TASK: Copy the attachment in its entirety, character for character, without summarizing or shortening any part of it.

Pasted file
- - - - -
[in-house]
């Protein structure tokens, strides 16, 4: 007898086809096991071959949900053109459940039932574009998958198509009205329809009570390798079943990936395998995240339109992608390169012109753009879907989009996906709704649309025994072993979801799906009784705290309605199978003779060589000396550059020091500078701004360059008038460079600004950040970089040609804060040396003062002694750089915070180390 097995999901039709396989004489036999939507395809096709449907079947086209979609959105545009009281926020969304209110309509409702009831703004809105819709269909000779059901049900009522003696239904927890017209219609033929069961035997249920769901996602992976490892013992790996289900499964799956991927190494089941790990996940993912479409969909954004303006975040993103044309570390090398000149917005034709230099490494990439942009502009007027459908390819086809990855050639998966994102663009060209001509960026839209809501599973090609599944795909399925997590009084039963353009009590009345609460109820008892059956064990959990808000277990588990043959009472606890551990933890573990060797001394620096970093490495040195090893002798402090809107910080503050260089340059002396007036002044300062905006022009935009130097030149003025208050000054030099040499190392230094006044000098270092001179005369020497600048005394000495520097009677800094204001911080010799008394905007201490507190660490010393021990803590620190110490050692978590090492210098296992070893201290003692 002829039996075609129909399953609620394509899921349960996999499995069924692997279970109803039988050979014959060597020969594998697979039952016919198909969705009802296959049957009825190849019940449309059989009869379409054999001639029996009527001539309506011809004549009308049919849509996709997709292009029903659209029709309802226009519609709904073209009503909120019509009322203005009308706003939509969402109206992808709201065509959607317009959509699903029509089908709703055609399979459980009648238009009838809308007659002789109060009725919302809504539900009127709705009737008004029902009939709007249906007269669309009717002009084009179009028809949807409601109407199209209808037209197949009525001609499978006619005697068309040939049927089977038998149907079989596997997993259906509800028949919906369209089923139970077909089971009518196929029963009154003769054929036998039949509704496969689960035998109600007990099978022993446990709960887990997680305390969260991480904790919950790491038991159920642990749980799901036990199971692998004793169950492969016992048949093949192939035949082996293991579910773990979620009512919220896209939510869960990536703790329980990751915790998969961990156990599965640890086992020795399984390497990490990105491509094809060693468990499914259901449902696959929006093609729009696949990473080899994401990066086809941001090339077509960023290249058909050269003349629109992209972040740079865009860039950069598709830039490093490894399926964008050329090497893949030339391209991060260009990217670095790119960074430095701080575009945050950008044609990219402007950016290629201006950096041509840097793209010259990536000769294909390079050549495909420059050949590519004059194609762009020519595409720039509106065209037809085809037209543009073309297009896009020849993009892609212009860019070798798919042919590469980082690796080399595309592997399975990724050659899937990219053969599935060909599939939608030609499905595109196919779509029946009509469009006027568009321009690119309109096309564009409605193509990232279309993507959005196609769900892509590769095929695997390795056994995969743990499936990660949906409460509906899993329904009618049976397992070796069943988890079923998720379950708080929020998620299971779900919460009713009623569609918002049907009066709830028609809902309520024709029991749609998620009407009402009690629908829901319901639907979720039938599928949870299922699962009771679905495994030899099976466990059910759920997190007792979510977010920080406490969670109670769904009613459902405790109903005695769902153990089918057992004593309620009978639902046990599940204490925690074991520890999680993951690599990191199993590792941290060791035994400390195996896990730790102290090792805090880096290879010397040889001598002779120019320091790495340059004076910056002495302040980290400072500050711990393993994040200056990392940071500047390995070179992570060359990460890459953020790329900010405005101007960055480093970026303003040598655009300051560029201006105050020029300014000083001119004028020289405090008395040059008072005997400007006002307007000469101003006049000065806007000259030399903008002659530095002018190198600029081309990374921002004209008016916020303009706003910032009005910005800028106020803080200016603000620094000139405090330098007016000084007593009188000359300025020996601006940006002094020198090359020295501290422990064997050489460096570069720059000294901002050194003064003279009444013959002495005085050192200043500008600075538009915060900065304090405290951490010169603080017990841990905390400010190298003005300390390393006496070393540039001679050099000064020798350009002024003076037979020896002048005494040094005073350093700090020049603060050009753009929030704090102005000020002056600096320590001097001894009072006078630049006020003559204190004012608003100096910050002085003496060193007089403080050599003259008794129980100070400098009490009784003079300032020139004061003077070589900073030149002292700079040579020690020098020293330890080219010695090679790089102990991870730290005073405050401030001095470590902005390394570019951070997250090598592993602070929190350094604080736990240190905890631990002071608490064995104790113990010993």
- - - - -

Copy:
[in-house]
């Protein structure tokens, strides 16, 4: 007898086809096991071959949900053109459940039932574009998958198509009205329809009570390798079943990936395998995240339109992608390169012109753009879907989009996906709704649309025994072993979801799906009784705290309605199978003779060589000396550059020091500078701004360059008038460079600004950040970089040609804060040396003062002694750089915070180390 097995999901039709396989004489036999939507395809096709449907079947086209979609959105545009009281926020969304209110309509409702009831703004809105819709269909000779059901049900009522003696239904927890017209219609033929069961035997249920769901996602992976490892013992790996289900499964799956991927190494089941790990996940993912479409969909954004303006975040993103044309570390090398000149917005034709230099490494990439942009502009007027459908390819086809990855050639998966994102663009060209001509960026839209809501599973090609599944795909399925997590009084039963353009009590009345609460109820008892059956064990959990808000277990588990043959009472606890551990933890573990060797001394620096970093490495040195090893002798402090809107910080503050260089340059002396007036002044300062905006022009935009130097030149003025208050000054030099040499190392230094006044000098270092001179005369020497600048005394000495520097009677800094204001911080010799008394905007201490507190660490010393021990803590620190110490050692978590090492210098296992070893201290003692 002829039996075609129909399953609620394509899921349960996999499995069924692997279970109803039988050979014959060597020969594998697979039952016919198909969705009802296959049957009825190849019940449309059989009869379409054999001639029996009527001539309506011809004549009308049919849509996709997709292009029903659209029709309802226009519609709904073209009503909120019509009322203005009308706003939509969402109206992808709201065509959607317009959509699903029509089908709703055609399979459980009648238009009838809308007659002789109060009725919302809504539900009127709705009737008004029902009939709007249906007269669309009717002009084009179009028809949807409601109407199209209808037209197949009525001609499978006619005697068309040939049927089977038998149907079989596997997993259906509800028949919906369209089923139970077909089971009518196929029963009154003769054929036998039949509704496969689960035998109600007990099978022993446990709960887990997680305390969260991480904790919950790491038991159920642990749980799901036990199971692998004793169950492969016992048949093949192939035949082996293991579910773990979620009512919220896209939510869960990536703790329980990751915790998969961990156990599965640890086992020795399984390497990490990105491509094809060693468990499914259901449902696959929006093609729009696949990473080899994401990066086809941001090339077509960023290249058909050269003349629109992209972040740079865009860039950069598709830039490093490894399926964008050329090497893949030339391209991060260009990217670095790119960074430095701080575009945050950008044609990219402007950016290629201006950096041509840097793209010259990536000769294909390079050549495909420059050949590519004059194609762009020519595409720039509106065209037809085809037209543009073309297009896009020849993009892609212009860019070798798919042919590469980082690796080399595309592997399975990724050659899937990219053969599935060909599939939608030609499905595109196919779509029946009509469009006027568009321009690119309109096309564009409605193509990232279309993507959005196609769900892509590769095929695997390795056994995969743990499936990660949906409460509906899993329904009618049976397992070796069943988890079923998720379950708080929020998620299971779900919460009713009623569609918002049907009066709830028609809902309520024709029991749609998620009407009402009690629908829901319901639907979720039938599928949870299922699962009771679905495994030899099976466990059910759920997190007792979510977010920080406490969670109670769904009613459902405790109903005695769902153990089918057992004593309620009978639902046990599940204490925690074991520890999680993951690599990191199993590792941290060791035994400390195996896990730790102290090792805090880096290879010397040889001598002779120019320091790495340059004076910056002495302040980290400072500050711990393993994040200056990392940071500047390995070179992570060359990460890459953020790329900010405005101007960055480093970026303003040598655009300051560029201006105050020029300014000083001119004028020289405090008395040059008072005997400007006002307007000469101003006049000065806007000259030399903008002659530095002018190198600029081309990374921002004209008016916020303009706003910032009005910005800028106020803080200016603000620094000139405090330098007016000084007593009188000359300025020996601006940006002094020198090359020295501290422990064997050489460096570069720059000294901002050194003064003279009444013959002495005085050192200043500008600075538009915060900065304090405290951490010169603080017990841990905390400010190298003005300390390393006496070393540039001679050099000064020798350009002024003076037979020896002048005494040094005073350093700090020049603060050009753009929030704090102005000020002056600096320590001097001894009072006078630049006020003559204190004012608003100096910050002085003496060193007089403080050599003259008794129980100070400098009490009784003079300032020139004061003077070589900073030149002292700079040579020690020098020293330890080219010695090679790089102990991870730290005073405050401030001095470590902005390394570019951070997250090598592993602070929190350094604080736990240190905890631990002071608490064995104790113990010993």